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Money set aside for charity often sits unused

Date: 11 May 2016

Citywealth

Sam Lush, management consultant at KPMG and board member of the City Funding Network, says smaller, project-based charities have gained ground because they can demonstrate impact more easily

What philanthropic projects are you involved with?

I sit on the advisory board of the City Funding Network. The CFN gets city professionals together who are interested in giving their time or money but are open-minded as to what types of projects they want to support. They sell tickets to City professionals and then have a variety of small charities pitch in a Dragon’s Den style to the group who then pledge donations of time, advice or money.

What are the advantages of fundraising through the CFN?

It’s is a really powerful way of pooling funds to finance projects that could be transformational for the charities involved. It also helps to increase their exposure and link them to potential donors. Our latest event, where we raised ¬£16,000 in ten minutes, was themed on ‘Women and Diversity’. The projects funded ranged from supporting victims of human trafficking to a transgender body positive swimming club. All of these charities are led by passionate individuals who need help taking them to the next level.

Is giving a cheque still the best option or do givers want more?

There has been a shift in philanthropic giving. In the past, people were happy to give only their money to charities. Nowadays, philanthropists are not happy with simply signing a cheque; the satisfaction comes from being engaged with the charity and witnessing the impact. Some larger charities are still working to get this right which is why a number of smaller, project-based charities have arisen, where their impact is often more visible. I believe the younger generation expect individuals, corporates and governments to meet a much higher bar in social and cultural impact through philanthropy.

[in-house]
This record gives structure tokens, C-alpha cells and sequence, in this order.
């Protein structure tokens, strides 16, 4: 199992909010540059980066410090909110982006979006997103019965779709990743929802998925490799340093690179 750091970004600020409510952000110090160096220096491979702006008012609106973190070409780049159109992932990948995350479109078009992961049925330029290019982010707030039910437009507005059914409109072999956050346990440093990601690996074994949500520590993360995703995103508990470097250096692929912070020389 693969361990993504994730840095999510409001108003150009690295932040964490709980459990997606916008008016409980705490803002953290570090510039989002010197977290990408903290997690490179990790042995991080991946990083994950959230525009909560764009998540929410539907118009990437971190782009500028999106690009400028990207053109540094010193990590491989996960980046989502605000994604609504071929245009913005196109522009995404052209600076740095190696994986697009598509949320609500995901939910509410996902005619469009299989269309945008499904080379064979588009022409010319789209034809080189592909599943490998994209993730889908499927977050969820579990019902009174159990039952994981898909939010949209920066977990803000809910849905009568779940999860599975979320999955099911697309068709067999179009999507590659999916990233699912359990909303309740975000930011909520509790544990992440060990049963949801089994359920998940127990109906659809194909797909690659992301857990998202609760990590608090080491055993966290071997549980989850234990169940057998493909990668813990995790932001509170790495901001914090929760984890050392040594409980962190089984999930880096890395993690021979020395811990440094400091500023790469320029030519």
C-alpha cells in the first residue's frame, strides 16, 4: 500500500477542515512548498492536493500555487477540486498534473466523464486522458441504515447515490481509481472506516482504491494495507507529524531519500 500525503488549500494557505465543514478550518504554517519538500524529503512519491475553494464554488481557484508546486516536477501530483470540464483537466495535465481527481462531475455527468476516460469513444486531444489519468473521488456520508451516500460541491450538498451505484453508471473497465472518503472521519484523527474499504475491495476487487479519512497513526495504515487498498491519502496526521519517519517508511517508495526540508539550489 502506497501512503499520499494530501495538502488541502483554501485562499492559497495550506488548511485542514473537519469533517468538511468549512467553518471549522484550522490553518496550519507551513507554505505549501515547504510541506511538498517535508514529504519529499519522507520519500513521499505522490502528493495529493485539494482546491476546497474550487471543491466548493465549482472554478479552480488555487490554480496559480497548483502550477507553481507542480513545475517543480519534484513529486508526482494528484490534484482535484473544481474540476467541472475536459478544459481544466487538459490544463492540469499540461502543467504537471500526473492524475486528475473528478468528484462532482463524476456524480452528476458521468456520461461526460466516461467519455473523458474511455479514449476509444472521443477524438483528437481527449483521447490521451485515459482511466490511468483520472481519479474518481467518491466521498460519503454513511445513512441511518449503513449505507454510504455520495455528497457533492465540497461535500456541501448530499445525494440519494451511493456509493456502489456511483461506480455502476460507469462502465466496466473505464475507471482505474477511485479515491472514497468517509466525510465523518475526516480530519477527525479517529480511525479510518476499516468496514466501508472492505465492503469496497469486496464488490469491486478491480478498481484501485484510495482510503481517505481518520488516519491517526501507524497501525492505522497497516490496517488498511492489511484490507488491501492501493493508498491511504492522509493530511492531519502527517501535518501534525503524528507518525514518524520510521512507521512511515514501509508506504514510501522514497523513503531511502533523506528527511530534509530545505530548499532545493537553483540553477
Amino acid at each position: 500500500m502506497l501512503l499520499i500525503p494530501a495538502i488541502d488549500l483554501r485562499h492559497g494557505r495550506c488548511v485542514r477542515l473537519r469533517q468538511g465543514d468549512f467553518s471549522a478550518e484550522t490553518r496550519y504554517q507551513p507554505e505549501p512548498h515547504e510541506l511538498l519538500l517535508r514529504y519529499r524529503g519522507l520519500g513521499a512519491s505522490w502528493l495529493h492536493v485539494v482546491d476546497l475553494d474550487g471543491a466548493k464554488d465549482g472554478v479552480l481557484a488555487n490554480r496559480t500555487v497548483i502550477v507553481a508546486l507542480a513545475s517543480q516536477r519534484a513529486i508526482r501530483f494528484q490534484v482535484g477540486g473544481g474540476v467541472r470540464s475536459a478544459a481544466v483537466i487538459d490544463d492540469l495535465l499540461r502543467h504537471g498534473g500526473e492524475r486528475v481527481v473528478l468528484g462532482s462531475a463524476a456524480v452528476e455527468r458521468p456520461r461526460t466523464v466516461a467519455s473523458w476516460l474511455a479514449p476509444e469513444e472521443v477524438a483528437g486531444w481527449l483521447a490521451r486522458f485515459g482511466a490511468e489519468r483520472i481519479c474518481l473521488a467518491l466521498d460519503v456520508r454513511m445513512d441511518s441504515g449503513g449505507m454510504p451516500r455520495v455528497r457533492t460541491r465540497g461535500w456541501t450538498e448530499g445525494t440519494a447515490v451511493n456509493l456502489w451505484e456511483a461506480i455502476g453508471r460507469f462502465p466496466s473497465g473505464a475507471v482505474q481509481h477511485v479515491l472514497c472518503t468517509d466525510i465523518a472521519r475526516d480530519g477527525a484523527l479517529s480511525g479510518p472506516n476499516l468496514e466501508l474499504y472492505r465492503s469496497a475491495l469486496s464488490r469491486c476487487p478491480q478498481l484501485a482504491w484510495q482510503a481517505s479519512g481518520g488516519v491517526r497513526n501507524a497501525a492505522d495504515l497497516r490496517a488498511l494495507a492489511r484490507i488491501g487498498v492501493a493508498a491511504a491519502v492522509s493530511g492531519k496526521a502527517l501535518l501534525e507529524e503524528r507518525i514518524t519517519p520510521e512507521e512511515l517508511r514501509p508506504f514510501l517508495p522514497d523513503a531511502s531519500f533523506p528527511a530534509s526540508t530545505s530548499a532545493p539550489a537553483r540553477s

Is interest in philanthropy growing?

Philanthropy has been a core interest of many ultra-high net worth clients and there is no indication this will change. Therefore, a philanthropy offering should be considered as a fundamental part of any private client service. Invariably, donors do not recognise funds set aside for charitable giving as investible assets and therefore they often sit in cash. This is a huge area of potential for wealth managers who should come up with new strategies to make philanthropy easier for their customers. For example, many firms are setting up donor advised funds or charity banking arrangements to complement a private client relationship.

What trends do you see in philanthropy?

I believe two trends will impact the third sector in the next year which are greater innovation in charitable giving through non-traditional means, such as social enterprises and crowd funding and more evidence about the impact of charitable projects.

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